Environmental Issues ORIA, Los Santos. Panamanian authorities made a seizure today, the second in ten days, of illegally gathered turtle eggs in the province of Los Santos. The seizure came as a part of operations by inspectors from the regional office of the Aquatic Resources Authority of Panama (ARAP) in Los Santos. The eggs came from the beach of Oria, a district of Pedasi. As part of the operation, in the city of Las Tablas another 79 dozen eggs were also confiscated that had already been cooked to be sold. Recently, the National Environment Authority dismantled a band of turtle egg traffickers who were operating in this area. This band had a clandestine collection and distribution center for the illegal turtle eggs in the village of Llano Largo. In that place authorities seized approximately 818 eggs, or more than 151 dozen. They were taken illegally from the Wildlife Refuge on Isla Cañas. (La Prensa)
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Sea Turtles Need Protection in Panama

Environmental Issues Residents of the community of Santa Ana de Los Santos denounced to this newspaper that at the coastal area near the Peñón de La Honda, people have been capturing and killing the sea turtles as they come to lay their eggs. The complainants, who asked to remain anonymous, ask the National Environmental Authority (ANAM) in the region of Los Santos, to be vigilant in this area, as the Peñón de La Honda, in the past, hundreds of turtles came to spawn, but now there are few and they need to be protected, as well as in other areas such as Isla Caña and La Marinera of Pedasí. (Dia a Dia)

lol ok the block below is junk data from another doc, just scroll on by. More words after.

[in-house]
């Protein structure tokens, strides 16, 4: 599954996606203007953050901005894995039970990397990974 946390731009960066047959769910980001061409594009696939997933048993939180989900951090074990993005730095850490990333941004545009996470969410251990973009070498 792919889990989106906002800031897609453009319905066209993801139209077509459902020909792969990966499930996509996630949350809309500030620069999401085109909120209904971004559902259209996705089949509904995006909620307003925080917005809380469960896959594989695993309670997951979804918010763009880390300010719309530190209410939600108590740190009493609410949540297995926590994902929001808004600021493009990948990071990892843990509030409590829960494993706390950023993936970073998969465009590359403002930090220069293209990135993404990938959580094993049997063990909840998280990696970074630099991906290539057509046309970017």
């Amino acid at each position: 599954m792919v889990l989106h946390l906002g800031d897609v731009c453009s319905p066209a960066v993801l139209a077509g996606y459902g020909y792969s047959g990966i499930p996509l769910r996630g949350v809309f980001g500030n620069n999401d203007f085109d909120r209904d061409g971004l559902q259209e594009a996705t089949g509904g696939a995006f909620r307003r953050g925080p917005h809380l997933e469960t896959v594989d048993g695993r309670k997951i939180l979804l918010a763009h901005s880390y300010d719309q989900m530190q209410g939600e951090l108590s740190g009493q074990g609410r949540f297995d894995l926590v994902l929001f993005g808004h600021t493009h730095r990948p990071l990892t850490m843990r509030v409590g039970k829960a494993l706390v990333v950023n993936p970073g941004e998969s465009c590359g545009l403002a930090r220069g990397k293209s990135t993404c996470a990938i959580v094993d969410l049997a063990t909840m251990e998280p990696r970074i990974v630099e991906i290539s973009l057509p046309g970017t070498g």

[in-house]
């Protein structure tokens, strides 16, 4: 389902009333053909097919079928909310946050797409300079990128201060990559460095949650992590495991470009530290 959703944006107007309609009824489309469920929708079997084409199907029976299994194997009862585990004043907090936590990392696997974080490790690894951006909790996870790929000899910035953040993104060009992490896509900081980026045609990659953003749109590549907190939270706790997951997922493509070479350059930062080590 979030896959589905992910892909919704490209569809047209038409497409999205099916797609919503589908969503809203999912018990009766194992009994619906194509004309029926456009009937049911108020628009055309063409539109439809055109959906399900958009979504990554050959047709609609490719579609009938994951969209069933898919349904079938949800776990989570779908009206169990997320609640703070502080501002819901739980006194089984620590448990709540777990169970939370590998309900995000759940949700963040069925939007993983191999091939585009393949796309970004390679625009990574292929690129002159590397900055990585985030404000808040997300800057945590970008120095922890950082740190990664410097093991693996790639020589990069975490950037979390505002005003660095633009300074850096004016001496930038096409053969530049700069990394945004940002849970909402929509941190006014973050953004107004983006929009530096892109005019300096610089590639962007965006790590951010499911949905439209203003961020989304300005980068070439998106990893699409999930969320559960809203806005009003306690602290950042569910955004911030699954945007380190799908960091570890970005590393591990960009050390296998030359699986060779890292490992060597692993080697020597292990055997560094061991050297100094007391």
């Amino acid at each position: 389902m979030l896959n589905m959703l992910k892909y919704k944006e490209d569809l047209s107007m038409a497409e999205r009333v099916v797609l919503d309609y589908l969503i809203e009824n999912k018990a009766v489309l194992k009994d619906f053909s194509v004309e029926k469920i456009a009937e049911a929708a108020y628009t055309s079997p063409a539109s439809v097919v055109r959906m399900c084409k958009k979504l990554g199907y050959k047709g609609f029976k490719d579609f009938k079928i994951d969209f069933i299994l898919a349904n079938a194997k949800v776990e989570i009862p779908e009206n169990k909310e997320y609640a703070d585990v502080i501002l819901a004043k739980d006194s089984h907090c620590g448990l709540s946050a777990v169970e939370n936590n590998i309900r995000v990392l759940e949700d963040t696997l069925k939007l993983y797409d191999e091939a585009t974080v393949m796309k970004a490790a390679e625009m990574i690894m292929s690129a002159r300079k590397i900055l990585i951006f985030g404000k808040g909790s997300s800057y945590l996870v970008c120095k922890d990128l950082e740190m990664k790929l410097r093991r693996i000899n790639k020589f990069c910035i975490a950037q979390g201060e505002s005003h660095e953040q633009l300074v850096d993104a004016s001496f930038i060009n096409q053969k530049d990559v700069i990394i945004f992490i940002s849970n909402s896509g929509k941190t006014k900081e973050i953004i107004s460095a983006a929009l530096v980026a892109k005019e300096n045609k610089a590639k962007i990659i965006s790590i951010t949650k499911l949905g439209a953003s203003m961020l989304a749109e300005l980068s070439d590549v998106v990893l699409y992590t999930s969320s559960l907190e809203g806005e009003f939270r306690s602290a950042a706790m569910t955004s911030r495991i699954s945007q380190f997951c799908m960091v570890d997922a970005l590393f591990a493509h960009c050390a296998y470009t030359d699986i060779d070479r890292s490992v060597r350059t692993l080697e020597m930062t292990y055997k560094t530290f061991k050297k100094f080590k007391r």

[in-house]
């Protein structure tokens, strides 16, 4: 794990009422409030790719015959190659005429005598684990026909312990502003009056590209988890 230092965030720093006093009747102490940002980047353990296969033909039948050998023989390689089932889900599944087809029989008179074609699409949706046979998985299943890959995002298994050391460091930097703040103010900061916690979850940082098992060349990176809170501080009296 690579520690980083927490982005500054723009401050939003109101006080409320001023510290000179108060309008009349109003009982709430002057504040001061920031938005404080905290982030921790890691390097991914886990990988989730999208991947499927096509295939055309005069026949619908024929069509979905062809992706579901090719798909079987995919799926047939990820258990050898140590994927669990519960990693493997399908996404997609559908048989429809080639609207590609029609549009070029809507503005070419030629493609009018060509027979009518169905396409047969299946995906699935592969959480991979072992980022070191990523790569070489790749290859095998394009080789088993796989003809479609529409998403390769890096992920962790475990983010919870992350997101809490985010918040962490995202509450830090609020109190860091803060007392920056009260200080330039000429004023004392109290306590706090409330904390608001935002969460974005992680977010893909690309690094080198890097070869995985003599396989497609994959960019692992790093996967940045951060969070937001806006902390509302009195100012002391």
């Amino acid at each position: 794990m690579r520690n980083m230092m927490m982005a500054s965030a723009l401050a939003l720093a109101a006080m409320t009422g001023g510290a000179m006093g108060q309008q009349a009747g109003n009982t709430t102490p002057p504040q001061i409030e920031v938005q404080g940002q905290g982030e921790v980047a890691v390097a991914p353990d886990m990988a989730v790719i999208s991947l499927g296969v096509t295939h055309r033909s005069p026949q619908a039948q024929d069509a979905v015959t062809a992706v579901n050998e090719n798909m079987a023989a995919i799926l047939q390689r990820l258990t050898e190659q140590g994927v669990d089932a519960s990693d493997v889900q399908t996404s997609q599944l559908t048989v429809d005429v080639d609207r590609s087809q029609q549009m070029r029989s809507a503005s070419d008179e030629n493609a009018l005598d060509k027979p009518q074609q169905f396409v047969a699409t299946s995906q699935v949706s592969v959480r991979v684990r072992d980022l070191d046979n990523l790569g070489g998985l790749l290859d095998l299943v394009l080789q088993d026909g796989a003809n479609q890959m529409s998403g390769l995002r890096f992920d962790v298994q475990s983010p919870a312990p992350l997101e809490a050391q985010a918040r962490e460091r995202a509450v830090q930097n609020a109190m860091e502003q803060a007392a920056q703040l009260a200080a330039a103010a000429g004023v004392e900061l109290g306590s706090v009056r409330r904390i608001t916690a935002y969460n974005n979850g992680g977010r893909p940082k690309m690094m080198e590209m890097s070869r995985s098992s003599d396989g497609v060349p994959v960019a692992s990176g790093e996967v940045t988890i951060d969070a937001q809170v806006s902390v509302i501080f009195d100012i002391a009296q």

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Unusually Warm Waters Causing Coral Bleaching in Panamanian Caribbean Waters

Environmental Issues PANAMA (AFP) The waters around the Caribbean coast of Panama rose two degrees of temperature in the last two weeks, which has already produced consequences for marine organisms, said the Smithsonian Tropical Research Institute (STRI). "The temperature of the last 10 weeks was maintained at an average of 30° C, when the normal temperature is 28° C," said the scientific body based in Panama. According to the STRI, the warming "is affecting the entire Caribbean coast of Panama, Kuna-Yala, Isla Grande, Portobelo and Galeta, to Bocas del Toro, all locations located to the North of the country."

The researchers suspected that something was not right, when a week ago the issued an alert when they observed coral bleaching and and unusual mortality of marine invertebrates in Bocas del Toro. Teams from the Smithsonian and local dive operators noticed that the water showed "an abnormal warming of up to 32° C," says a statement. Coral bleaching is "the result of stress experienced by coral reefs due to factors such as elevated water temperature" but does not necessarily mean death, experts said, who are now assessing the impact of water heating.